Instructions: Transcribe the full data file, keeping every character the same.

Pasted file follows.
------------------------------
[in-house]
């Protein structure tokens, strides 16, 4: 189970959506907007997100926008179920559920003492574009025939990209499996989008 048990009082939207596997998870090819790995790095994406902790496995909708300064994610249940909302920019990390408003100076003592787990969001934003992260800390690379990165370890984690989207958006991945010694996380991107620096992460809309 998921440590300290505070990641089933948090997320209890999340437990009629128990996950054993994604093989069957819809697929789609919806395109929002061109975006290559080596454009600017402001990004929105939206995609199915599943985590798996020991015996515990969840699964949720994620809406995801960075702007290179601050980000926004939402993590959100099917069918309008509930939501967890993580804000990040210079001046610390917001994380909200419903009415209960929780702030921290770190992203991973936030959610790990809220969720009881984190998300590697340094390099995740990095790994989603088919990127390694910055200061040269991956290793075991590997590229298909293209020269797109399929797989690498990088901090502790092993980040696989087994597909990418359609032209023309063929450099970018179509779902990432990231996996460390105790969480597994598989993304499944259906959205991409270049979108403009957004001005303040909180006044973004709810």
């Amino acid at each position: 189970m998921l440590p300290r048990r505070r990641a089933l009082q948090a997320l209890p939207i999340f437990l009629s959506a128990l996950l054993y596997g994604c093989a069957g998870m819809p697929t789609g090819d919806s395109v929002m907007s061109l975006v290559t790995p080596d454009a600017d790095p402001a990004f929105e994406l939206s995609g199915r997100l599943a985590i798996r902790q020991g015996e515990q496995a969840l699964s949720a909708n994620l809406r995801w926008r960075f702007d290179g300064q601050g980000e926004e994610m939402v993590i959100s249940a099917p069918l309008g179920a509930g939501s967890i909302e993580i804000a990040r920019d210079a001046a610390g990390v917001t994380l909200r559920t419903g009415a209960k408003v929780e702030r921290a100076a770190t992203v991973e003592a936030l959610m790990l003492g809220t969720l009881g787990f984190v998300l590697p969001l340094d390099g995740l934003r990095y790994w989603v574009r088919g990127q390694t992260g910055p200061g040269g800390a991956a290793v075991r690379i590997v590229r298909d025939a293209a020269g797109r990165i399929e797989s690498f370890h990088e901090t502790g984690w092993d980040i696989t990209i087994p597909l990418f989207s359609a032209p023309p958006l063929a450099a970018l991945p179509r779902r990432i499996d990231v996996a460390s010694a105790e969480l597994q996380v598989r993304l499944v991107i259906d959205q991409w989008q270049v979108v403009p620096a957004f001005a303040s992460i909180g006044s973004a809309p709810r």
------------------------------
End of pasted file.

[in-house]
């Protein structure tokens, strides 16, 4: 189970959506907007997100926008179920559920003492574009025939990209499996989008 048990009082939207596997998870090819790995790095994406902790496995909708300064994610249940909302920019990390408003100076003592787990969001934003992260800390690379990165370890984690989207958006991945010694996380991107620096992460809309 998921440590300290505070990641089933948090997320209890999340437990009629128990996950054993994604093989069957819809697929789609919806395109929002061109975006290559080596454009600017402001990004929105939206995609199915599943985590798996020991015996515990969840699964949720994620809406995801960075702007290179601050980000926004939402993590959100099917069918309008509930939501967890993580804000990040210079001046610390917001994380909200419903009415209960929780702030921290770190992203991973936030959610790990809220969720009881984190998300590697340094390099995740990095790994989603088919990127390694910055200061040269991956290793075991590997590229298909293209020269797109399929797989690498990088901090502790092993980040696989087994597909990418359609032209023309063929450099970018179509779902990432990231996996460390105790969480597994598989993304499944259906959205991409270049979108403009957004001005303040909180006044973004709810």
């Amino acid at each position: 189970m998921l440590p300290r048990r505070r990641a089933l009082q948090a997320l209890p939207i999340f437990l009629s959506a128990l996950l054993y596997g994604c093989a069957g998870m819809p697929t789609g090819d919806s395109v929002m907007s061109l975006v290559t790995p080596d454009a600017d790095p402001a990004f929105e994406l939206s995609g199915r997100l599943a985590i798996r902790q020991g015996e515990q496995a969840l699964s949720a909708n994620l809406r995801w926008r960075f702007d290179g300064q601050g980000e926004e994610m939402v993590i959100s249940a099917p069918l309008g179920a509930g939501s967890i909302e993580i804000a990040r920019d210079a001046a610390g990390v917001t994380l909200r559920t419903g009415a209960k408003v929780e702030r921290a100076a770190t992203v991973e003592a936030l959610m790990l003492g809220t969720l009881g787990f984190v998300l590697p969001l340094d390099g995740l934003r990095y790994w989603v574009r088919g990127q390694t992260g910055p200061g040269g800390a991956a290793v075991r690379i590997v590229r298909d025939a293209a020269g797109r990165i399929e797989s690498f370890h990088e901090t502790g984690w092993d980040i696989t990209i087994p597909l990418f989207s359609a032209p023309p958006l063929a450099a970018l991945p179509r779902r990432i499996d990231v996996a460390s010694a105790e969480l597994q996380v598989r993304l499944v991107i259906d959205q991409w989008q270049v979108v403009p620096a957004f001005a303040s992460i909180g006044s973004a809309p709810r």